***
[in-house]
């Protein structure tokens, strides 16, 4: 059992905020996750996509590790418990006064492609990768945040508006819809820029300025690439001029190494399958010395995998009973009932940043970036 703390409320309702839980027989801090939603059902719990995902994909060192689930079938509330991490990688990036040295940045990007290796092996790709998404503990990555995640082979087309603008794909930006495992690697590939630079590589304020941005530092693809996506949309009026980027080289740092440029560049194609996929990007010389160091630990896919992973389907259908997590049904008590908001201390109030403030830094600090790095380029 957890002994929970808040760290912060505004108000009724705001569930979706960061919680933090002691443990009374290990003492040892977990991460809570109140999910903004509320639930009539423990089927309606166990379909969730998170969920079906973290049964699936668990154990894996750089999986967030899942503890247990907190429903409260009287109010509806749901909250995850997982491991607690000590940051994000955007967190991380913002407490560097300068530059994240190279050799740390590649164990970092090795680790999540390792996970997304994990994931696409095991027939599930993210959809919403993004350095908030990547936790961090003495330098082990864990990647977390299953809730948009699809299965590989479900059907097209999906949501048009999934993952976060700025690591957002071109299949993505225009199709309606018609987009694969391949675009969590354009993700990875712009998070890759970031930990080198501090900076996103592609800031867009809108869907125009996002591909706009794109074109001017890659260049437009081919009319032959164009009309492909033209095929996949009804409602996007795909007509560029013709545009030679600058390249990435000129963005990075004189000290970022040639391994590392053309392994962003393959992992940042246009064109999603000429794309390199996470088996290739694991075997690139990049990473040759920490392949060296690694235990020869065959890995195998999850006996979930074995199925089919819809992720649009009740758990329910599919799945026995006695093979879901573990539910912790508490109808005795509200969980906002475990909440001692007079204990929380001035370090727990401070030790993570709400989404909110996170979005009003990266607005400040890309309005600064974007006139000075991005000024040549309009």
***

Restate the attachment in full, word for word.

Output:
[in-house]
């Protein structure tokens, strides 16, 4: 059992905020996750996509590790418990006064492609990768945040508006819809820029300025690439001029190494399958010395995998009973009932940043970036 703390409320309702839980027989801090939603059902719990995902994909060192689930079938509330991490990688990036040295940045990007290796092996790709998404503990990555995640082979087309603008794909930006495992690697590939630079590589304020941005530092693809996506949309009026980027080289740092440029560049194609996929990007010389160091630990896919992973389907259908997590049904008590908001201390109030403030830094600090790095380029 957890002994929970808040760290912060505004108000009724705001569930979706960061919680933090002691443990009374290990003492040892977990991460809570109140999910903004509320639930009539423990089927309606166990379909969730998170969920079906973290049964699936668990154990894996750089999986967030899942503890247990907190429903409260009287109010509806749901909250995850997982491991607690000590940051994000955007967190991380913002407490560097300068530059994240190279050799740390590649164990970092090795680790999540390792996970997304994990994931696409095991027939599930993210959809919403993004350095908030990547936790961090003495330098082990864990990647977390299953809730948009699809299965590989479900059907097209999906949501048009999934993952976060700025690591957002071109299949993505225009199709309606018609987009694969391949675009969590354009993700990875712009998070890759970031930990080198501090900076996103592609800031867009809108869907125009996002591909706009794109074109001017890659260049437009081919009319032959164009009309492909033209095929996949009804409602996007795909007509560029013709545009030679600058390249990435000129963005990075004189000290970022040639391994590392053309392994962003393959992992940042246009064109999603000429794309390199996470088996290739694991075997690139990049990473040759920490392949060296690694235990020869065959890995195998999850006996979930074995199925089919819809992720649009009740758990329910599919799945026995006695093979879901573990539910912790508490109808005795509200969980906002475990909440001692007079204990929380001035370090727990401070030790993570709400989404909110996170979005009003990266607005400040890309309005600064974007006139000075991005000024040549309009």